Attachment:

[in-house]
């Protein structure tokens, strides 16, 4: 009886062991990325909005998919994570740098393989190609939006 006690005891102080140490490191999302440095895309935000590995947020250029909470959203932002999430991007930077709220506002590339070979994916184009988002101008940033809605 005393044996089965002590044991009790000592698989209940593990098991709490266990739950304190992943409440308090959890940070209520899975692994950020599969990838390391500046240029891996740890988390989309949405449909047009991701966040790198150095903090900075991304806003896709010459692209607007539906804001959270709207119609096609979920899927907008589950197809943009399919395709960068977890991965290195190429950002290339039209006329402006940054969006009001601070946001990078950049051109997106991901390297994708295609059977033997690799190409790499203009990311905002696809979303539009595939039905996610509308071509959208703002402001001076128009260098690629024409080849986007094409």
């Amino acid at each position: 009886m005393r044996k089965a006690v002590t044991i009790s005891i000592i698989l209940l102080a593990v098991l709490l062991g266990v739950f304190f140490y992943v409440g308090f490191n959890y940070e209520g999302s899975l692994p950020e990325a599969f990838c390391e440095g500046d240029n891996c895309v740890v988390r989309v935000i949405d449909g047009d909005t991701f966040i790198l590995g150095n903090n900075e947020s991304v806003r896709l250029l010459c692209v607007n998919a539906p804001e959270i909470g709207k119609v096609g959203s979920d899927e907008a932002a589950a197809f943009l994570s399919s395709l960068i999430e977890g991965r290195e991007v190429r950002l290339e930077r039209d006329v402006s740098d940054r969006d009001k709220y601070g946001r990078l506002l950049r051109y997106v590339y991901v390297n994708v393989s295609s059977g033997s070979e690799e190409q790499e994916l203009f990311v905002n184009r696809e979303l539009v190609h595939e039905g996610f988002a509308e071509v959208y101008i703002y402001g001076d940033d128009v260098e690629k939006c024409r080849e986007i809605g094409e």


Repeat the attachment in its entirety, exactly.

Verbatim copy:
[in-house]
């Protein structure tokens, strides 16, 4: 009886062991990325909005998919994570740098393989190609939006 006690005891102080140490490191999302440095895309935000590995947020250029909470959203932002999430991007930077709220506002590339070979994916184009988002101008940033809605 005393044996089965002590044991009790000592698989209940593990098991709490266990739950304190992943409440308090959890940070209520899975692994950020599969990838390391500046240029891996740890988390989309949405449909047009991701966040790198150095903090900075991304806003896709010459692209607007539906804001959270709207119609096609979920899927907008589950197809943009399919395709960068977890991965290195190429950002290339039209006329402006940054969006009001601070946001990078950049051109997106991901390297994708295609059977033997690799190409790499203009990311905002696809979303539009595939039905996610509308071509959208703002402001001076128009260098690629024409080849986007094409």
């Amino acid at each position: 009886m005393r044996k089965a006690v002590t044991i009790s005891i000592i698989l209940l102080a593990v098991l709490l062991g266990v739950f304190f140490y992943v409440g308090f490191n959890y940070e209520g999302s899975l692994p950020e990325a599969f990838c390391e440095g500046d240029n891996c895309v740890v988390r989309v935000i949405d449909g047009d909005t991701f966040i790198l590995g150095n903090n900075e947020s991304v806003r896709l250029l010459c692209v607007n998919a539906p804001e959270i909470g709207k119609v096609g959203s979920d899927e907008a932002a589950a197809f943009l994570s399919s395709l960068i999430e977890g991965r290195e991007v190429r950002l290339e930077r039209d006329v402006s740098d940054r969006d009001k709220y601070g946001r990078l506002l950049r051109y997106v590339y991901v390297n994708v393989s295609s059977g033997s070979e690799e190409q790499e994916l203009f990311v905002n184009r696809e979303l539009v190609h595939e039905g996610f988002a509308e071509v959208y101008i703002y402001g001076d940033d128009v260098e690629k939006c024409r080849e986007i809605g094409e």